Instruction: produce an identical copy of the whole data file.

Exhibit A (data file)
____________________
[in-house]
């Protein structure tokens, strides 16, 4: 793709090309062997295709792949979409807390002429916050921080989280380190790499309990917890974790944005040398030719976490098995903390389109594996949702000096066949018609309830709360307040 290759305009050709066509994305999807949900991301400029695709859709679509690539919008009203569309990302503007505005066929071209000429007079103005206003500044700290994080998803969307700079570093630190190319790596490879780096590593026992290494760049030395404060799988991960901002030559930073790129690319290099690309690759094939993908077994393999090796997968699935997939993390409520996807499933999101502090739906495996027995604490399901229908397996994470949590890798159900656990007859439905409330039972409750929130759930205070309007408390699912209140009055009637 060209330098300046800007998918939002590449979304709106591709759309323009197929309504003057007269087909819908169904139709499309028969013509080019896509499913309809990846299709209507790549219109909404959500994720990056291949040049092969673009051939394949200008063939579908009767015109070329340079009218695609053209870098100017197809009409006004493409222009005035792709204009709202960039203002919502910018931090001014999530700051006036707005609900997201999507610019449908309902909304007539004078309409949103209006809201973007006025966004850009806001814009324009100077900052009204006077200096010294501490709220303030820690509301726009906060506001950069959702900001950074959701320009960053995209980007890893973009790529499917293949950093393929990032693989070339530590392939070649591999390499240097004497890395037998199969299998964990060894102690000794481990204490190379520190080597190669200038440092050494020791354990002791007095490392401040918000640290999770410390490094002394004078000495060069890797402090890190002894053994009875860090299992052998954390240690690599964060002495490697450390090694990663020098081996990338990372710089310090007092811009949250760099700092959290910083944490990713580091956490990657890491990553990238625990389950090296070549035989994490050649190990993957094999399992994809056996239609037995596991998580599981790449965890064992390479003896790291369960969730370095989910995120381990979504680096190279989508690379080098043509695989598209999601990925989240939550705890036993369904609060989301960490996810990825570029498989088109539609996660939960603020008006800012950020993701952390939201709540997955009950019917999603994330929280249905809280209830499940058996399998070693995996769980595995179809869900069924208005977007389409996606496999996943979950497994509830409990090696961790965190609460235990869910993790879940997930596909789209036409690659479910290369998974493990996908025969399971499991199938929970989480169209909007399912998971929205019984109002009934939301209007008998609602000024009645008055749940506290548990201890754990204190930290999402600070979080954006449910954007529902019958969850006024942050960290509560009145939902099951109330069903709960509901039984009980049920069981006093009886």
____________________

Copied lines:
[in-house]
């Protein structure tokens, strides 16, 4: 793709090309062997295709792949979409807390002429916050921080989280380190790499309990917890974790944005040398030719976490098995903390389109594996949702000096066949018609309830709360307040 290759305009050709066509994305999807949900991301400029695709859709679509690539919008009203569309990302503007505005066929071209000429007079103005206003500044700290994080998803969307700079570093630190190319790596490879780096590593026992290494760049030395404060799988991960901002030559930073790129690319290099690309690759094939993908077994393999090796997968699935997939993390409520996807499933999101502090739906495996027995604490399901229908397996994470949590890798159900656990007859439905409330039972409750929130759930205070309007408390699912209140009055009637 060209330098300046800007998918939002590449979304709106591709759309323009197929309504003057007269087909819908169904139709499309028969013509080019896509499913309809990846299709209507790549219109909404959500994720990056291949040049092969673009051939394949200008063939579908009767015109070329340079009218695609053209870098100017197809009409006004493409222009005035792709204009709202960039203002919502910018931090001014999530700051006036707005609900997201999507610019449908309902909304007539004078309409949103209006809201973007006025966004850009806001814009324009100077900052009204006077200096010294501490709220303030820690509301726009906060506001950069959702900001950074959701320009960053995209980007890893973009790529499917293949950093393929990032693989070339530590392939070649591999390499240097004497890395037998199969299998964990060894102690000794481990204490190379520190080597190669200038440092050494020791354990002791007095490392401040918000640290999770410390490094002394004078000495060069890797402090890190002894053994009875860090299992052998954390240690690599964060002495490697450390090694990663020098081996990338990372710089310090007092811009949250760099700092959290910083944490990713580091956490990657890491990553990238625990389950090296070549035989994490050649190990993957094999399992994809056996239609037995596991998580599981790449965890064992390479003896790291369960969730370095989910995120381990979504680096190279989508690379080098043509695989598209999601990925989240939550705890036993369904609060989301960490996810990825570029498989088109539609996660939960603020008006800012950020993701952390939201709540997955009950019917999603994330929280249905809280209830499940058996399998070693995996769980595995179809869900069924208005977007389409996606496999996943979950497994509830409990090696961790965190609460235990869910993790879940997930596909789209036409690659479910290369998974493990996908025969399971499991199938929970989480169209909007399912998971929205019984109002009934939301209007008998609602000024009645008055749940506290548990201890754990204190930290999402600070979080954006449910954007529902019958969850006024942050960290509560009145939902099951109330069903709960509901039984009980049920069981006093009886």